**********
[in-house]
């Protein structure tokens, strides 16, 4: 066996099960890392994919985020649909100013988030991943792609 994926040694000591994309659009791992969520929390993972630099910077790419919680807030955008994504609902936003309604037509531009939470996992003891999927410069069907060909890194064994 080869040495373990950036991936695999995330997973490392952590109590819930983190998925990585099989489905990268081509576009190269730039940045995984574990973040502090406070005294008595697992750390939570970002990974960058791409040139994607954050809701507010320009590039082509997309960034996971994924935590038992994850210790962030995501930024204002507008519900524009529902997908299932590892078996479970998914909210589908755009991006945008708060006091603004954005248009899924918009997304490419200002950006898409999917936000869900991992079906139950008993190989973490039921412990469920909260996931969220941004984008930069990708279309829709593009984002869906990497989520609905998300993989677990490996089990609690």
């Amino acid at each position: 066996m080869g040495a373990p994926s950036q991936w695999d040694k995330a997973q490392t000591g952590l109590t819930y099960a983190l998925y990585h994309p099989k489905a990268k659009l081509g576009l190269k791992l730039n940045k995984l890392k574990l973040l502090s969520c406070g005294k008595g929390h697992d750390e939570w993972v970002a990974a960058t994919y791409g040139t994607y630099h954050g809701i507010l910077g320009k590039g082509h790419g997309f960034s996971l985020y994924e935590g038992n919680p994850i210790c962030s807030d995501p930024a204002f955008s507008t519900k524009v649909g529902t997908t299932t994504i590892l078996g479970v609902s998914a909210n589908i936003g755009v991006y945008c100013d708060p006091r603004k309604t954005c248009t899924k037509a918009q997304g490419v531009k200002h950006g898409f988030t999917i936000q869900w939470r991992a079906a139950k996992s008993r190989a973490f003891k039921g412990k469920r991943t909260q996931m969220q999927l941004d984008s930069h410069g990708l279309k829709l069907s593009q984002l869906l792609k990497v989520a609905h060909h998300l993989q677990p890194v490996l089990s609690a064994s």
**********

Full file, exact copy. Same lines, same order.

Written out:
[in-house]
């Protein structure tokens, strides 16, 4: 066996099960890392994919985020649909100013988030991943792609 994926040694000591994309659009791992969520929390993972630099910077790419919680807030955008994504609902936003309604037509531009939470996992003891999927410069069907060909890194064994 080869040495373990950036991936695999995330997973490392952590109590819930983190998925990585099989489905990268081509576009190269730039940045995984574990973040502090406070005294008595697992750390939570970002990974960058791409040139994607954050809701507010320009590039082509997309960034996971994924935590038992994850210790962030995501930024204002507008519900524009529902997908299932590892078996479970998914909210589908755009991006945008708060006091603004954005248009899924918009997304490419200002950006898409999917936000869900991992079906139950008993190989973490039921412990469920909260996931969220941004984008930069990708279309829709593009984002869906990497989520609905998300993989677990490996089990609690």
């Amino acid at each position: 066996m080869g040495a373990p994926s950036q991936w695999d040694k995330a997973q490392t000591g952590l109590t819930y099960a983190l998925y990585h994309p099989k489905a990268k659009l081509g576009l190269k791992l730039n940045k995984l890392k574990l973040l502090s969520c406070g005294k008595g929390h697992d750390e939570w993972v970002a990974a960058t994919y791409g040139t994607y630099h954050g809701i507010l910077g320009k590039g082509h790419g997309f960034s996971l985020y994924e935590g038992n919680p994850i210790c962030s807030d995501p930024a204002f955008s507008t519900k524009v649909g529902t997908t299932t994504i590892l078996g479970v609902s998914a909210n589908i936003g755009v991006y945008c100013d708060p006091r603004k309604t954005c248009t899924k037509a918009q997304g490419v531009k200002h950006g898409f988030t999917i936000q869900w939470r991992a079906a139950k996992s008993r190989a973490f003891k039921g412990k469920r991943t909260q996931m969220q999927l941004d984008s930069h410069g990708l279309k829709l069907s593009q984002l869906l792609k990497v989520a609905h060909h998300l993989q677990p890194v490996l089990s609690a064994s």